Australian interest rates to be steady for some time
At the RBA meeting in early April the official cash rate was left on hold at 1.5% as expected. Their assessment is that the risks to the economy are finely balanced and we believe they are unlikely to raise cash rates until well into next year. As mentioned last month, there have been some calls to increase cash rates to cool the over-heated property markets in Melbourne and Sydney however this won’t happen as it would kill off the green shoots of recovery in other segments of the economy. The RBA believes the global economy will become increasingly supportive and while the domestic economy is yet to fully rebalance following the mining boom, they are confident of an improving growth outlook going forward.
The March quarter CPI showed a slight uptick in headline inflation to 2.1% however the preferred underlying measure is still below the lower end of the 2-3% target band. Of concern to the RBA would be the sluggish labor market including a high level of underemployment and tepid wages growth, which is likely to constrain private consumption. They are also concerned about the stubbornly high $A which despite its recent decline, is still constraining activity in the tradable goods and services sectors of the economy. The RBA has also raised concern about the level of household debt, which may leave consumers vulnerable in the event of rising interest rates and constrain future levels of consumption. As the chart below shows, we believe this concern is somewhat overblown as even though the aggregate level of household debt has risen, debt servicing as a percentage of household income has not been lower since 2003 and mortgage rates would have to rise by 2% to get this measure back to the peak level of 2011. Given the outlook for interest rates, this is unlikely to occur for several years at which time the economy is likely to be much stronger and incomes will be higher.
Medium term outlook for share markets is positive
In recent months we have discussed the possibility of a short-term correction in share markets given the strong rally we have seen since November last year. In the event that this occurs, we would consider this to be a short-term correction in a long term rising trend and should not be of great concern to long-term investors.
It’s worth considering the factors that are supportive of shares at the moment.
First and foremost the global economy is continuing to recover which will provide a supportive environment for corporate profits and therefore share prices. Reliable leading indicators of economic growth are the Purchasing Managers Indices (PMI’s) for both Manufacturing and Services. As the chart below shows these are undeniably pointing to a pick-up in global growth in the coming months. The IMF has also recently revised upwards its forecast for global growth to 3.5% for calendar 2017.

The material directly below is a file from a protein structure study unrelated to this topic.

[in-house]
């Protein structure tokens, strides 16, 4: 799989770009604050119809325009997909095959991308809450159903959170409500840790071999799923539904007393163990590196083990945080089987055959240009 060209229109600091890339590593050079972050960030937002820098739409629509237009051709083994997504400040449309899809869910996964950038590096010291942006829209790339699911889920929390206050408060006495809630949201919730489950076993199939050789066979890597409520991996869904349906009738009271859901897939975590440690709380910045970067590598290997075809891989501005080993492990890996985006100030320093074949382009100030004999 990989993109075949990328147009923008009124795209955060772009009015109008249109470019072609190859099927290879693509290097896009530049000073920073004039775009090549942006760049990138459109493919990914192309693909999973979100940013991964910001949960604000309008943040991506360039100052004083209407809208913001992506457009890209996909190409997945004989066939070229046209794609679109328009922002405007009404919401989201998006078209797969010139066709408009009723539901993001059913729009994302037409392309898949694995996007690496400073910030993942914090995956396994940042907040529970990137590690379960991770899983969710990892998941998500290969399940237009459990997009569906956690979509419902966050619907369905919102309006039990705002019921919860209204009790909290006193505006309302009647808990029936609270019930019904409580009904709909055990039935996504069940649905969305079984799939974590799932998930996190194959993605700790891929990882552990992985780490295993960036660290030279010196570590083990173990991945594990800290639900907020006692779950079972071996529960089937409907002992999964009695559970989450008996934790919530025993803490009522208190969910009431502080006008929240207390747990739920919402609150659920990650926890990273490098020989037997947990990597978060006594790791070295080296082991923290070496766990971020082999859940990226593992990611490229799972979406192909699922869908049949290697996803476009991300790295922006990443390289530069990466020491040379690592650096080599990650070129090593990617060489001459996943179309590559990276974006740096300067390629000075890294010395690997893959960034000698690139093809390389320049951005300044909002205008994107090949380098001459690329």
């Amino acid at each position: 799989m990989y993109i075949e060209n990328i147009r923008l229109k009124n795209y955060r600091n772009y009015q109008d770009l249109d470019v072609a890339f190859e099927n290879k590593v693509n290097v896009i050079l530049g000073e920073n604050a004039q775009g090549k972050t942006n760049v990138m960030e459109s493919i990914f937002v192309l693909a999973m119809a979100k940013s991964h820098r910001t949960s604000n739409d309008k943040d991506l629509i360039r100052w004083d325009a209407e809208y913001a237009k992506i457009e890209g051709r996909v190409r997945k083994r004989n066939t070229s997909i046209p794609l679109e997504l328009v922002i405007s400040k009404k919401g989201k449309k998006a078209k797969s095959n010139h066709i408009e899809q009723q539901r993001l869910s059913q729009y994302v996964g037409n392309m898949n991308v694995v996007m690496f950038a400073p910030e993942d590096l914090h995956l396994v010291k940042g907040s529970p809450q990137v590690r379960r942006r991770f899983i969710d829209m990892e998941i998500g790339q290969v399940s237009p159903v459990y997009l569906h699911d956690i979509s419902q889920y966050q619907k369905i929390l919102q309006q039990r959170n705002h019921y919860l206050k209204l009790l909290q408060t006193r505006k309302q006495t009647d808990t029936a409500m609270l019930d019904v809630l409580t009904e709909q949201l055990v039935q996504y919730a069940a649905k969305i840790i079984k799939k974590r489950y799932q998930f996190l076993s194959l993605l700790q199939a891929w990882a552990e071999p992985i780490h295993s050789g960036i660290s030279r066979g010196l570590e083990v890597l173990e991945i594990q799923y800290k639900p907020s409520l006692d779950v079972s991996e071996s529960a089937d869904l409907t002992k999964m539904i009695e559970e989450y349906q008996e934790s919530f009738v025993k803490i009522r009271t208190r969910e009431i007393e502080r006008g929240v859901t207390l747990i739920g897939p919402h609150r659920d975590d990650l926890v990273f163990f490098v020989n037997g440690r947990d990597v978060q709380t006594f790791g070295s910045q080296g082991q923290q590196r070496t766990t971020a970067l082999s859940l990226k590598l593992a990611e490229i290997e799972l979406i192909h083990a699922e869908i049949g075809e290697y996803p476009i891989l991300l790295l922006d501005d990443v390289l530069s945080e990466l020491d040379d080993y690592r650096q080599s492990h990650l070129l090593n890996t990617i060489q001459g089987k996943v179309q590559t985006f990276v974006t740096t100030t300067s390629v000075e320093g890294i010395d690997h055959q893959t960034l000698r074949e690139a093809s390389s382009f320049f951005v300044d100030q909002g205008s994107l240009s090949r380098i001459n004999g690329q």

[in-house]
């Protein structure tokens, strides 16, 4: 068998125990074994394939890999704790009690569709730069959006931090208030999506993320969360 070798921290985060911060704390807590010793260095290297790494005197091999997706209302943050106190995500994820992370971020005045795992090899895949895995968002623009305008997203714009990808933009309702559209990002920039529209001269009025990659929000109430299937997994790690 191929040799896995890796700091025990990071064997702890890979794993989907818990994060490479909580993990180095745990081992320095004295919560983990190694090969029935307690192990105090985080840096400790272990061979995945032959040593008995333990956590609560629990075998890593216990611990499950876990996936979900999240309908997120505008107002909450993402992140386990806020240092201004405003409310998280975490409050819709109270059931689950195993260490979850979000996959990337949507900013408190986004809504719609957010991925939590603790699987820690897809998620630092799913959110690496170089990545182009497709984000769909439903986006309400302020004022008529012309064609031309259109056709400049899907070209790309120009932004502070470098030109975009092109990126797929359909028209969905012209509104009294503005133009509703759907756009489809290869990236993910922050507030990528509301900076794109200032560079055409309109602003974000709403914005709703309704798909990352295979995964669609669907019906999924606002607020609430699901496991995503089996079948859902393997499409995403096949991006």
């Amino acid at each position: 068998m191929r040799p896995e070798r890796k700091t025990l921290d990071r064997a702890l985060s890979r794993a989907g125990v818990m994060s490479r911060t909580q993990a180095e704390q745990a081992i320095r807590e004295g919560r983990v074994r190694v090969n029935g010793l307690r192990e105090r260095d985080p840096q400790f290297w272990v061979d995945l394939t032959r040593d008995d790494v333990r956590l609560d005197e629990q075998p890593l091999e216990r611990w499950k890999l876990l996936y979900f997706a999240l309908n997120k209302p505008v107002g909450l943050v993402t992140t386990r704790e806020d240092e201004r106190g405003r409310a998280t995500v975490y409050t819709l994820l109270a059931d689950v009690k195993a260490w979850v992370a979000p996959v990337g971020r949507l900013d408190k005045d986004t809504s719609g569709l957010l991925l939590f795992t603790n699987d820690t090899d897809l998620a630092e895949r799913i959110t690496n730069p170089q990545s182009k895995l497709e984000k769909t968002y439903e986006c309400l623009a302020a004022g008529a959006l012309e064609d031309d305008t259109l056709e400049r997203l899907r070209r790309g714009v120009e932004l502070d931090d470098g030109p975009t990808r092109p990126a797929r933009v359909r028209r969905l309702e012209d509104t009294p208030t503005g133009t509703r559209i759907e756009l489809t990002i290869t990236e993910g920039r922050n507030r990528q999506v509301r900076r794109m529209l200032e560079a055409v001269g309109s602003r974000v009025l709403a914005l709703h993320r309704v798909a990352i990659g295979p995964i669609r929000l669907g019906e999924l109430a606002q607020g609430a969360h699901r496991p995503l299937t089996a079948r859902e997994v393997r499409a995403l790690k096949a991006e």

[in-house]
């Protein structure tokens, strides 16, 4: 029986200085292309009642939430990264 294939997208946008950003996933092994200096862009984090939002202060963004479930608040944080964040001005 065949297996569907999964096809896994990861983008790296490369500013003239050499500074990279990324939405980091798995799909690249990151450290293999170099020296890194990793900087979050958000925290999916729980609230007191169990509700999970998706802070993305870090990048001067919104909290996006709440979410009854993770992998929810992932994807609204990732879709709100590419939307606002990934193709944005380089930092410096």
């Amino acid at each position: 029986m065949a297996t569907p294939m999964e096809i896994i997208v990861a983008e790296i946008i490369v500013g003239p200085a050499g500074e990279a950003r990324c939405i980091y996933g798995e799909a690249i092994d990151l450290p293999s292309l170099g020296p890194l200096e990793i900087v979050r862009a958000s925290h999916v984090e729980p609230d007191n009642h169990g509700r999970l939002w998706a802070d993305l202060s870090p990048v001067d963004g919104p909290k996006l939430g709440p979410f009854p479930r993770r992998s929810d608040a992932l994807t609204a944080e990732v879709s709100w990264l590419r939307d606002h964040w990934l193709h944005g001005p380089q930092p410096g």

It must be remembered that global liquidity conditions are still very supportive for asset prices. While the US has begun to gradually increase interest rates, central bank policy in Europe and Japan remains very accommodative with quantitative easing programs still in place with interest rates close to zero. While this has proven to be very supportive of both equity and bond prices since the GFC, we are beginning to see these measures now gain traction in the real economy to promote growth.
While austerity measures especially across southern Europe in recent years have constrained the ability for governments to stimulate growth, fiscal policy is now being used as an additional tool to complement monetary policy. This is most evident in the US where the new administration is proposing substantial tax cuts and large infrastructure spending programs to reflate the economy out of its recent low growth trajectory. This is almost certain to result in a large increase in the US deficit from around 4% of GDP to possibly up to around 8% of GDP in the short term before the revenue benefits from stronger growth begin to close the deficit. While this is not likely to be well received in the bond market, corporate profits will receive a substantial boost from these measures.
At the end of the day the primary driver of share prices over the long term is corporate earnings. In recent reporting periods for most major markets, profit growth has met or exceeded the market’s expectations, which augurs well for future profits in a more supportive global economy. Valuations such as PE ratios at around 16 times are only marginally above long term averages and although not cheap in an absolute sense, offer much better value than other asset classes such as cash, term deposits, government bonds, and to a lesser extent property.
Our core assessment of financial markets has not substantially changed over the month. We continue to be surprised by the resilience of equity markets in the wake of a constant stream of electoral, policy and geo-political uncertainty. For reasons outlined earlier we remain constructive on the medium term outlook for shares and would use any short term correction to add to positions especially in international markets where a likely depreciation of the $A will augment returns. On the flip side, the outlook for fixed interest securities such as government bonds remains poor, as the economic cycle together with central bank and fiscal policy, will result in a gradual rise in bond yields, which will subdue future returns.